NS Review – Mario Tennis: Ultra Smash

Nintendo are pretty good at implementing strange and quirky algorithms into already established games and sports, and Mario Tennis: Ultra Smash is no exception.


are you ready to be Ultra Smashed purple Luigi

Right off the bat (ha) the game opens with a handful of different modes readily available to play. Each mode differs from the last, providing a unique enough experience each time. I think it would have been better if they had started with two or three options to begin with, and then let you unlock the rest, rather than just thrusting most of the game at you as soon as you open it and expecting you to find everything, but the variety is nice.

Visually this game is very well rounded. The starting menu interacts in a rather delayed and clunky manner, but aside from that most of the rest of it is very smooth. The shiny and polished models with their limited movement and spiffy animations, combined with almost nothing but the ground to interact with means you’re looking at some of the most realistically behaving models yet in terms of whether clipping occurs, and the tennis rackets themselves dip well into photo realistic territory. Dynamic cinematic sequences and vibrant colors make for a wonderful viewing experience and overall the game is just very pleasant to look at.

The music isn’t bad, but I didn’t find it too noticeable or memorable. This doesn’t mean however that it doesn’t serve well as decent background noise, which it does. The sound effects are decent, but naturally the constant repeating of the character noises (which happen at least every hit) can get very grating- especially if it’s a character you’re not too fond of. Following on from Mario Party 10 Nintendo have included some bizarre characters for their roster, which I shan’t spoil for you.


git rekt long purple nerd

It would have been nice to see the power-ups being a bit more incorporated into the game, rather than just shot changers and a Mega Mushroom, but what is there does make for some decent gameplay. Unfortunately it did feel like the game was mostly playing itself and I was making little contribution quite a hefty amount of the time. Earning medals is, in my opinion, a bit too easy as you can just unlock them for a small fee, and grinding coins isn’t too difficult. Speaking of Mega Mushrooms, this power-up makes the match feel extremely unbalanced and I felt downright sorry for the opponent every time I got one. The game does encourage you to switch it up a bit and also rewards you for taking risks and stepping out of your comfort zone though. There’s nothing quite like smacking Waluigi square in the face- and scoring points for it.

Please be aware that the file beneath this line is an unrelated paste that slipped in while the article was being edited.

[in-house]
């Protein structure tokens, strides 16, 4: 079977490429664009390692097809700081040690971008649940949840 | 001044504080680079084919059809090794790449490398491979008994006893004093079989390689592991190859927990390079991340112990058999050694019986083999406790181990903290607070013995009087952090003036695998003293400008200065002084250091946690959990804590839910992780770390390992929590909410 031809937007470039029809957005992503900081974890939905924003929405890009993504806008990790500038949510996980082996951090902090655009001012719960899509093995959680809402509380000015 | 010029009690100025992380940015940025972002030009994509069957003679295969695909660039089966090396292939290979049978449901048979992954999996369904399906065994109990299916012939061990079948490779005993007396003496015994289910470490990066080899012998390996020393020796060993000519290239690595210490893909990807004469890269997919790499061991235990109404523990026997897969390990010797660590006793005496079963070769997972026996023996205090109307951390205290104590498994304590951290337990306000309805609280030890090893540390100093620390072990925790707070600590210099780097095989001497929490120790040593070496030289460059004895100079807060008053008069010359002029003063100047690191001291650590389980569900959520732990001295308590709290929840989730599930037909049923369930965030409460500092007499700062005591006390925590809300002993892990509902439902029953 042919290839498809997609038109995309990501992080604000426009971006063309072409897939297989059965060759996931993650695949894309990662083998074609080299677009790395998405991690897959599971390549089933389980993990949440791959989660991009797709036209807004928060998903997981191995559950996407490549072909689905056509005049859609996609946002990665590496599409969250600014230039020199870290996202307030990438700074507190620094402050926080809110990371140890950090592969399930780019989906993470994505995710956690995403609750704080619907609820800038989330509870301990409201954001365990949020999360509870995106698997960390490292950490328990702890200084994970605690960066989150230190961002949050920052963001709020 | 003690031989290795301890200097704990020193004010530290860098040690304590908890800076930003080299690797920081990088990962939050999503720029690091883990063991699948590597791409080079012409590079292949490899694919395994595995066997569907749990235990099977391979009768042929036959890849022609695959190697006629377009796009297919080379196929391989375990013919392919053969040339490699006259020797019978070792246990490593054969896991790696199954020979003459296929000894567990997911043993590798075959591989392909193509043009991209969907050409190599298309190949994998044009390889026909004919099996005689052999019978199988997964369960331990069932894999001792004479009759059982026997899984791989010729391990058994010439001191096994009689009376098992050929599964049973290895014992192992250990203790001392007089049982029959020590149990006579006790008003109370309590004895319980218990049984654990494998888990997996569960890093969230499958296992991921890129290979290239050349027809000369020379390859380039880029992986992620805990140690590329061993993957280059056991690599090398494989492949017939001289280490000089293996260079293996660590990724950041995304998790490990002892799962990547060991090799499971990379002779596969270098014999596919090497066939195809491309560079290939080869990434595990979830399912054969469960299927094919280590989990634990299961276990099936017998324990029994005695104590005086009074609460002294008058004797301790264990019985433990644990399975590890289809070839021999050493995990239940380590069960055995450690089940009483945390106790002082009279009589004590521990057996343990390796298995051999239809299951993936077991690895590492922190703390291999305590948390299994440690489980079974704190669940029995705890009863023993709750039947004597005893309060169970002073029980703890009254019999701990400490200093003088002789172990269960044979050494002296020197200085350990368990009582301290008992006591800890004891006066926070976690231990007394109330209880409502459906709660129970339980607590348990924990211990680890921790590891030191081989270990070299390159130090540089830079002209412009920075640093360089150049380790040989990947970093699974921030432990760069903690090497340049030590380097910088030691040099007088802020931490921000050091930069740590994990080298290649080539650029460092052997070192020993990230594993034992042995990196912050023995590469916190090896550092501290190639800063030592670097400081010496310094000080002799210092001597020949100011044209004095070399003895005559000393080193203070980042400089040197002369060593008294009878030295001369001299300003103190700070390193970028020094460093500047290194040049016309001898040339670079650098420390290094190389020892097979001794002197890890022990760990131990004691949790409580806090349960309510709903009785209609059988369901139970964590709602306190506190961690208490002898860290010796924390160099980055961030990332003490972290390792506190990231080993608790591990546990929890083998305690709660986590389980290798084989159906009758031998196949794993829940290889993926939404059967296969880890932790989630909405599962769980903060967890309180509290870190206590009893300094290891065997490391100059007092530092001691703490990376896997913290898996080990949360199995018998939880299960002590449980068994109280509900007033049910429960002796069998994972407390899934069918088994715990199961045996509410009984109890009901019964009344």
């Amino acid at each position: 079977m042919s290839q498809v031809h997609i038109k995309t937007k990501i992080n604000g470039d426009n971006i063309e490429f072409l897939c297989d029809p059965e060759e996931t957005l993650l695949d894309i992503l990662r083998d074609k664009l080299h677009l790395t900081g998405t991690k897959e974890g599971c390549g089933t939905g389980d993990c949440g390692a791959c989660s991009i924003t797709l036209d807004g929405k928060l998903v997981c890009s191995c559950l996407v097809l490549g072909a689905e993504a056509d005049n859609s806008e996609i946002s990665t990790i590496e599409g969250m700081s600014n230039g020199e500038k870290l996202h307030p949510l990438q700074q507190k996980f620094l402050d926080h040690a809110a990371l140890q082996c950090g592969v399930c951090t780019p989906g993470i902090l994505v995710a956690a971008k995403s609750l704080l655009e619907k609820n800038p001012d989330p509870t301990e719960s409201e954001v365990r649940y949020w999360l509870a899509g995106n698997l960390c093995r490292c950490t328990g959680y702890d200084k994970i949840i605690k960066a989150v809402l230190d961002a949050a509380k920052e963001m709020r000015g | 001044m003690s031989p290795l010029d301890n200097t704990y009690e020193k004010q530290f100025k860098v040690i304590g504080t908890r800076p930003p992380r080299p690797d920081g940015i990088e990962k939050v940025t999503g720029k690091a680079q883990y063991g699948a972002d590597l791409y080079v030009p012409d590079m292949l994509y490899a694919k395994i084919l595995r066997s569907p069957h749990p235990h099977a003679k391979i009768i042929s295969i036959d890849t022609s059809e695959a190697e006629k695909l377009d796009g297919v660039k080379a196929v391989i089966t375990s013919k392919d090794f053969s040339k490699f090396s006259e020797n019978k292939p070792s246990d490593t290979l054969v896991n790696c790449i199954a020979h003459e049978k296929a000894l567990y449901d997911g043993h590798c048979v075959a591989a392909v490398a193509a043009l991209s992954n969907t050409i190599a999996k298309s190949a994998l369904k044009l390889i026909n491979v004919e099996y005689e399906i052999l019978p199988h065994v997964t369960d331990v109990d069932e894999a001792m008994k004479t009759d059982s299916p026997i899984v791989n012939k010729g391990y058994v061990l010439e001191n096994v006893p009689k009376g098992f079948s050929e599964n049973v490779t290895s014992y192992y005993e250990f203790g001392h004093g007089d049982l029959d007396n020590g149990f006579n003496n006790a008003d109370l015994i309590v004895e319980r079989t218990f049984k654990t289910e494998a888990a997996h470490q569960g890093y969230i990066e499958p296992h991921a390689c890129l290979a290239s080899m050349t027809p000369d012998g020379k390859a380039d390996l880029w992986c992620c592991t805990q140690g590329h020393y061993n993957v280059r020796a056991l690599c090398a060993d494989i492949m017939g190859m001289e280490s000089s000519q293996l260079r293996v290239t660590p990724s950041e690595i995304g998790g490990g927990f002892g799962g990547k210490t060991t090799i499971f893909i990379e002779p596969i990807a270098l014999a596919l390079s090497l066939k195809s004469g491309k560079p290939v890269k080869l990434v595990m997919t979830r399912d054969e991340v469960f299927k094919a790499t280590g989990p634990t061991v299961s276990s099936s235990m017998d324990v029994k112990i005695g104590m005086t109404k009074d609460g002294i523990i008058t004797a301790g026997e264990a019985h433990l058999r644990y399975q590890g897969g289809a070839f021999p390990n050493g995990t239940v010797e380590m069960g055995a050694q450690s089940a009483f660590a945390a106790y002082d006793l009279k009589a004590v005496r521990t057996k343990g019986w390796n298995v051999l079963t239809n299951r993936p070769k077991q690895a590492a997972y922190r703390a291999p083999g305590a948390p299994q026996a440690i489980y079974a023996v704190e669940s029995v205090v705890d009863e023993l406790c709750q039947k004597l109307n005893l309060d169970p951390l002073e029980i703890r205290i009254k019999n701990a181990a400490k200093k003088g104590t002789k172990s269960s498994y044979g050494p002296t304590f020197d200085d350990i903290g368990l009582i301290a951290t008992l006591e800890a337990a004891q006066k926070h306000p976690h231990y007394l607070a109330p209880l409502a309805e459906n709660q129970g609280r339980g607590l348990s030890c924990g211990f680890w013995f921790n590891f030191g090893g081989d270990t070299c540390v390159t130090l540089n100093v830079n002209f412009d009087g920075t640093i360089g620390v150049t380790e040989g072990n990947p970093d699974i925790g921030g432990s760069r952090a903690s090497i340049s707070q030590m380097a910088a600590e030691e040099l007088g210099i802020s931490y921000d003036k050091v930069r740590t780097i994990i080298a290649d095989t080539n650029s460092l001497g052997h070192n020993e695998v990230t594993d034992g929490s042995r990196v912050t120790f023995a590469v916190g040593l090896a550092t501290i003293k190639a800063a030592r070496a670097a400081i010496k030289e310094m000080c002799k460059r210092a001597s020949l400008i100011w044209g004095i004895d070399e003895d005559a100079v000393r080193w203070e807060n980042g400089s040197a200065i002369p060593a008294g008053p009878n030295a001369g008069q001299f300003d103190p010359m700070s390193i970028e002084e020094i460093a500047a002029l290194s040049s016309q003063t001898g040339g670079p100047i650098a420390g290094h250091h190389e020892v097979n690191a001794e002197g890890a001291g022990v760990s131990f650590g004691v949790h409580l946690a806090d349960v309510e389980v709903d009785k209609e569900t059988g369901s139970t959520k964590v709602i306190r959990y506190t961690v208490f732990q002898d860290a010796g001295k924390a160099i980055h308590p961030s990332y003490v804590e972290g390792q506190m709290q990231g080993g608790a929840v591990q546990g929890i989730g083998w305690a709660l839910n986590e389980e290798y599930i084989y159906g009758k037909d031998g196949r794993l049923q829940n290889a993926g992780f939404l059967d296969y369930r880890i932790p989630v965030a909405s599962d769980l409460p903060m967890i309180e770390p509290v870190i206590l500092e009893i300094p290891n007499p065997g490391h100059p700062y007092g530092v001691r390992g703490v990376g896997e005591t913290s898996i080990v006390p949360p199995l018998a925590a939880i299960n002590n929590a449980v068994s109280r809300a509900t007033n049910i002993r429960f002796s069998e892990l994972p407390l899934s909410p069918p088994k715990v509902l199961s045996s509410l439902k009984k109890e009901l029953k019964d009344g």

The NPC is shockingly competent (though maybe my standards have just been lowered that much by Resident Evil) regardless, Intermediate and above provides some decent challenge solo, and I found if I wanted to lay back and just let my partner do the work in a doubles match I actually could for the most part. Amiibo on the other hand are like bringing in a newborn to perform brain surgery. I’m not sure if this is just because I haven’t trained my amiibo to maximum stats yet (training incidentally takes an awfully long time), but I found myself having almost no trust in letting it carry my team. There’s also limited modes which you can use an amiibo in unfortunately, despite the rest of them allowing for a doubles option, which I found rather odd.


The online matchmaking system is extremely limited, once again, following Tri Force Heroes and the region lock, Nintendo have made a questionable choice in regards to who you can play with online, but with even worse options. Friend Lobbies don’t seem to exist and the only people you’ll be playing against online are whoever you get partnered with randomly depending on whether you’re in the friendly-match lobby or the score lobby.
Overall Mario Tennis: Ultra Smash provides some very pretty and surprisingly addictive real-life-sport-substitute. It’s a nice spin on sports video games with a lot of neat little details and highlights, and serves very well as a time-killer. It may not be the best release of the year, but that doesn’t mean it isn’t a good game.


Rosalina’s hand looks weird.

What are your thoughts on Mario Tennis: Ultra Smash? Which feature are you looking forward to most? Does the online matchmaking system put you off? Drop us a comment, or tweet me @MattiasMay. Thank you for reading!


Mario Tennis: Ultra Smash is out on the 20th November 2015. Thanks to Nintendo for providing a copy of this game for me to review.

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